As (re-)discovered in a recent TechBlog article, Apple is embedding personal information in downloads from its iTunes music store. Assumably this is a way to help catch the “low-hanging fruit” of those who partake in unauthorized copying. Casting aside the ethical issues, this is rather horribly misguided if that’s Apple’s reason.
Consider the following situation: Alice hosts a party where several guests, Bob, Charlie, and a few other close friends of hers are in attendance. Mallory crashes the party (or, even attends as a friend of one of the other guests, it’s really kind of immaterial) and snarfs some of the music files from Alice’s collection, with Alice’s name and e-mail address in them. They wind up on a Web server with a Tor hidden service address, run by Mallory the next morning.
Now, nobody downloading these files will know anything about Mallory. Well, obviously they’ll know some Tor user put these up on a hidden service. But all they will see in the files is Alice’s e-mail address, and probably assume she’s the one who has shared the files.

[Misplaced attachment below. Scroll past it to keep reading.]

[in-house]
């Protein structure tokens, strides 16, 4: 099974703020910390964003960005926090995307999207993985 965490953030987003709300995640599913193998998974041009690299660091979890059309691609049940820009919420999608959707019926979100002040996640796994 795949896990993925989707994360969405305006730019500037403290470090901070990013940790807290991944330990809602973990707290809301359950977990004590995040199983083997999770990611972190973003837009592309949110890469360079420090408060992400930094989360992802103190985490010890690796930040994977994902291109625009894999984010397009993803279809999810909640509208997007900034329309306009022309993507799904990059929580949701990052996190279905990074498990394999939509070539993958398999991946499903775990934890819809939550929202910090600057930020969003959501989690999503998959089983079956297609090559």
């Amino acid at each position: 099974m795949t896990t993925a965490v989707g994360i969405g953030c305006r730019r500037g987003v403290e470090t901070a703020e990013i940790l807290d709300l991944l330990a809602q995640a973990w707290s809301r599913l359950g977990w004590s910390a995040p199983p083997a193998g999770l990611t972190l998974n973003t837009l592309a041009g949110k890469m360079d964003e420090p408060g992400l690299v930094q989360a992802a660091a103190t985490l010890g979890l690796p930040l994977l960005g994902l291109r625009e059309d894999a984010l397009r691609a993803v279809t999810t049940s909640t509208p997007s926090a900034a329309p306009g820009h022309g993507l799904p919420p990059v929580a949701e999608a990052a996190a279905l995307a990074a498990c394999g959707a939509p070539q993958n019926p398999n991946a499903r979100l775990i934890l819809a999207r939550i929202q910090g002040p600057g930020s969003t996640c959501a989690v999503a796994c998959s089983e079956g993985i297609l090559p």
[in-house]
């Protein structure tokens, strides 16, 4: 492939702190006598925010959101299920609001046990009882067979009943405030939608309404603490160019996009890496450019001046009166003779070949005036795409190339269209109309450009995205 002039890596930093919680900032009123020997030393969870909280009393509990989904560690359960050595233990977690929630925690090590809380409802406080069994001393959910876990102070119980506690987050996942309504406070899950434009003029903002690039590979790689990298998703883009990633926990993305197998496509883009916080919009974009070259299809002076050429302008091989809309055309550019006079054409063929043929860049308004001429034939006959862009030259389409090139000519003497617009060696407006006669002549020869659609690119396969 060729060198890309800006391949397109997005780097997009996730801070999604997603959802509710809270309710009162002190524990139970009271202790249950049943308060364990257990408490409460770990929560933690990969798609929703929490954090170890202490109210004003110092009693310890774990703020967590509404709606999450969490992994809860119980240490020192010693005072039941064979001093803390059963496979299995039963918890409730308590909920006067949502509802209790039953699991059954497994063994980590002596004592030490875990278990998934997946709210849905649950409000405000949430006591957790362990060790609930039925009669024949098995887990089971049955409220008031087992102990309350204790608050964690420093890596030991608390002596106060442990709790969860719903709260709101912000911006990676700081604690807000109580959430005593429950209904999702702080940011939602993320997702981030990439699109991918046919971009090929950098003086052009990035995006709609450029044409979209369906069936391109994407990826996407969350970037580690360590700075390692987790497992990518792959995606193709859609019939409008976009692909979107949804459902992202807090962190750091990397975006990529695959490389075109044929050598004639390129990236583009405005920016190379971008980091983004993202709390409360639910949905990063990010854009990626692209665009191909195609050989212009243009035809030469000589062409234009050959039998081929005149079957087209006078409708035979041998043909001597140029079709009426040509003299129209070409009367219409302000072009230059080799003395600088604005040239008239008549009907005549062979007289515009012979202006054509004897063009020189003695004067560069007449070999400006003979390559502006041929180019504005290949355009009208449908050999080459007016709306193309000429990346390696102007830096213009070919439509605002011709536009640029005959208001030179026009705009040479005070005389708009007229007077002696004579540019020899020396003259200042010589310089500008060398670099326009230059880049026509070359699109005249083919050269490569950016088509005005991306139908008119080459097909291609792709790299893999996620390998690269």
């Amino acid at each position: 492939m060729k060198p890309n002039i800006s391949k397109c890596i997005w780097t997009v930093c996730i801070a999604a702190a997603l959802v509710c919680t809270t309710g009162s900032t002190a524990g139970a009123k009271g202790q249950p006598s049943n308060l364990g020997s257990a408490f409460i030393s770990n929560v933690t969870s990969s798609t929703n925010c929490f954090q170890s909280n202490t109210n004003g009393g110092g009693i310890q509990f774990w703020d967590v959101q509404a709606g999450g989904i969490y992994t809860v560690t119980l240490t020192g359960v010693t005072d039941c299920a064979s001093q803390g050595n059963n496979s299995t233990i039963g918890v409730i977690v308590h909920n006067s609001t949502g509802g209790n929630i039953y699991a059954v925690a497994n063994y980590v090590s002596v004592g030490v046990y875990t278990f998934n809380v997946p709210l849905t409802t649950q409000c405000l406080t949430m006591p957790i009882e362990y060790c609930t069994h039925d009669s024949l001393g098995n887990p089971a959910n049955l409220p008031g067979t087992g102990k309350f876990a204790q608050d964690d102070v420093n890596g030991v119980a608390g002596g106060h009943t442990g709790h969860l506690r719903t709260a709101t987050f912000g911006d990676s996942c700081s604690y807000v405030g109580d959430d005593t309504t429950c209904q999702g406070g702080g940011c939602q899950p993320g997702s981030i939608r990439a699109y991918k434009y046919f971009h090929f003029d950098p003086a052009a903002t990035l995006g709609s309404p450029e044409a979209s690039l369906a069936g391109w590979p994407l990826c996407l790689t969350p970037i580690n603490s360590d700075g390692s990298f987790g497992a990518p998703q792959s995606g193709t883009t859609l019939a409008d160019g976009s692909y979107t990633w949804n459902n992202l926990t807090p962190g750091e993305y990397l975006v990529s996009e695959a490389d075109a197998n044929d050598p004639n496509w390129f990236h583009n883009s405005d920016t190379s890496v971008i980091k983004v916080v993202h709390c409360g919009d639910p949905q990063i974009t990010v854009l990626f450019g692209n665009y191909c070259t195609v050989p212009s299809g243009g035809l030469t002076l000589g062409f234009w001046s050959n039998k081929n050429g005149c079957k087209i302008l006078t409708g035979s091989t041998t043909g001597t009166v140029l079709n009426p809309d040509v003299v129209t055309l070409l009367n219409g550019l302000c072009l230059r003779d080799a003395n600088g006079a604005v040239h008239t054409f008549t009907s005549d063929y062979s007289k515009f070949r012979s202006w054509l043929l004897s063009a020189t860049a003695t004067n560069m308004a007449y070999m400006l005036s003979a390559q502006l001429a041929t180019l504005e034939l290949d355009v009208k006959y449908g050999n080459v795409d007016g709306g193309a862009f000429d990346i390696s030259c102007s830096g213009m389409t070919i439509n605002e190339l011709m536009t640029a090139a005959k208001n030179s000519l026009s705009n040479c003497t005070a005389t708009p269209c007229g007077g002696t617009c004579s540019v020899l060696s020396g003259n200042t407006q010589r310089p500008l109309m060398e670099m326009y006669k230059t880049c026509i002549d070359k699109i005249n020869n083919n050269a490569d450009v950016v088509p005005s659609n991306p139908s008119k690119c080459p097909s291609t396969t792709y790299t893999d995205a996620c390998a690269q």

This can happen any number of ways: stolen storage media strikes me as one of the more likely ones (in fact, Mallory may well have sticky fingers when it comes to USB flash drives in the above example). But I think it’s a great reason why this kind of information should not be in downloaded media files.
Not to mention Dwight does a great job of showing how easy this is to circumvent (converting to MP3). I would not even be surprised if there’s a way to configure a decoder to write the exact same encoded audio sans most of the tags.